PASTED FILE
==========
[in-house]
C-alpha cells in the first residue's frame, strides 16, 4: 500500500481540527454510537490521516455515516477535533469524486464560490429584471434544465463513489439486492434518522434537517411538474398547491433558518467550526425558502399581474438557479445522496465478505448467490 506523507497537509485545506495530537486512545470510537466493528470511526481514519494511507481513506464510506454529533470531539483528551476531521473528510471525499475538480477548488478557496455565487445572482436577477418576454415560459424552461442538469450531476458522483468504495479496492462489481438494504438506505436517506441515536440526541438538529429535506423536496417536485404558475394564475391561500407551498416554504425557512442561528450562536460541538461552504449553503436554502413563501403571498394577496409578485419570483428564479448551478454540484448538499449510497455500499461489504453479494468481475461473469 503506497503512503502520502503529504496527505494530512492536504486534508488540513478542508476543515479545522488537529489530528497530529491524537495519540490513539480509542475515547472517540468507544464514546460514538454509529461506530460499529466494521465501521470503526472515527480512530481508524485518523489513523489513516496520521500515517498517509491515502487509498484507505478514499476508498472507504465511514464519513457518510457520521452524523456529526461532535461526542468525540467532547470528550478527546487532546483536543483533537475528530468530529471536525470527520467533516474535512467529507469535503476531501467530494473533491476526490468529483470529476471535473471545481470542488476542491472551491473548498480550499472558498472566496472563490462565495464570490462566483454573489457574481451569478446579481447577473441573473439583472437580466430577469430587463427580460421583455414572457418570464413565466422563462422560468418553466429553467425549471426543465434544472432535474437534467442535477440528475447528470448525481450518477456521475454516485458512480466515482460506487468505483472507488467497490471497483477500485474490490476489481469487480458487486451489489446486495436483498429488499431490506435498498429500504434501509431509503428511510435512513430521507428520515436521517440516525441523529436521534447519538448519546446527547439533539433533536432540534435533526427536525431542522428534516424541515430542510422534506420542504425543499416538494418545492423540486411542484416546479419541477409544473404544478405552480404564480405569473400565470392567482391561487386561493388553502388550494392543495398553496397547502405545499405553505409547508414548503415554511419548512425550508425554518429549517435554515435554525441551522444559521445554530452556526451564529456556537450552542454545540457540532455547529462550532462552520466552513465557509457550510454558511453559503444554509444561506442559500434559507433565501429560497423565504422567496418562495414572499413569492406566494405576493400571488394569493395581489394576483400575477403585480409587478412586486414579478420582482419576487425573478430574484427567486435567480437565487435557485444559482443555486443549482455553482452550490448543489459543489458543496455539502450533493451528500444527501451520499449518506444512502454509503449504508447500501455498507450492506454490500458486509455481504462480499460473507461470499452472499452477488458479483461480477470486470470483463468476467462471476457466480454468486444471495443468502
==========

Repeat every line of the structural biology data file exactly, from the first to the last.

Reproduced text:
[in-house]
C-alpha cells in the first residue's frame, strides 16, 4: 500500500481540527454510537490521516455515516477535533469524486464560490429584471434544465463513489439486492434518522434537517411538474398547491433558518467550526425558502399581474438557479445522496465478505448467490 506523507497537509485545506495530537486512545470510537466493528470511526481514519494511507481513506464510506454529533470531539483528551476531521473528510471525499475538480477548488478557496455565487445572482436577477418576454415560459424552461442538469450531476458522483468504495479496492462489481438494504438506505436517506441515536440526541438538529429535506423536496417536485404558475394564475391561500407551498416554504425557512442561528450562536460541538461552504449553503436554502413563501403571498394577496409578485419570483428564479448551478454540484448538499449510497455500499461489504453479494468481475461473469 503506497503512503502520502503529504496527505494530512492536504486534508488540513478542508476543515479545522488537529489530528497530529491524537495519540490513539480509542475515547472517540468507544464514546460514538454509529461506530460499529466494521465501521470503526472515527480512530481508524485518523489513523489513516496520521500515517498517509491515502487509498484507505478514499476508498472507504465511514464519513457518510457520521452524523456529526461532535461526542468525540467532547470528550478527546487532546483536543483533537475528530468530529471536525470527520467533516474535512467529507469535503476531501467530494473533491476526490468529483470529476471535473471545481470542488476542491472551491473548498480550499472558498472566496472563490462565495464570490462566483454573489457574481451569478446579481447577473441573473439583472437580466430577469430587463427580460421583455414572457418570464413565466422563462422560468418553466429553467425549471426543465434544472432535474437534467442535477440528475447528470448525481450518477456521475454516485458512480466515482460506487468505483472507488467497490471497483477500485474490490476489481469487480458487486451489489446486495436483498429488499431490506435498498429500504434501509431509503428511510435512513430521507428520515436521517440516525441523529436521534447519538448519546446527547439533539433533536432540534435533526427536525431542522428534516424541515430542510422534506420542504425543499416538494418545492423540486411542484416546479419541477409544473404544478405552480404564480405569473400565470392567482391561487386561493388553502388550494392543495398553496397547502405545499405553505409547508414548503415554511419548512425550508425554518429549517435554515435554525441551522444559521445554530452556526451564529456556537450552542454545540457540532455547529462550532462552520466552513465557509457550510454558511453559503444554509444561506442559500434559507433565501429560497423565504422567496418562495414572499413569492406566494405576493400571488394569493395581489394576483400575477403585480409587478412586486414579478420582482419576487425573478430574484427567486435567480437565487435557485444559482443555486443549482455553482452550490448543489459543489458543496455539502450533493451528500444527501451520499449518506444512502454509503449504508447500501455498507450492506454490500458486509455481504462480499460473507461470499452472499452477488458479483461480477470486470470483463468476467462471476457466480454468486444471495443468502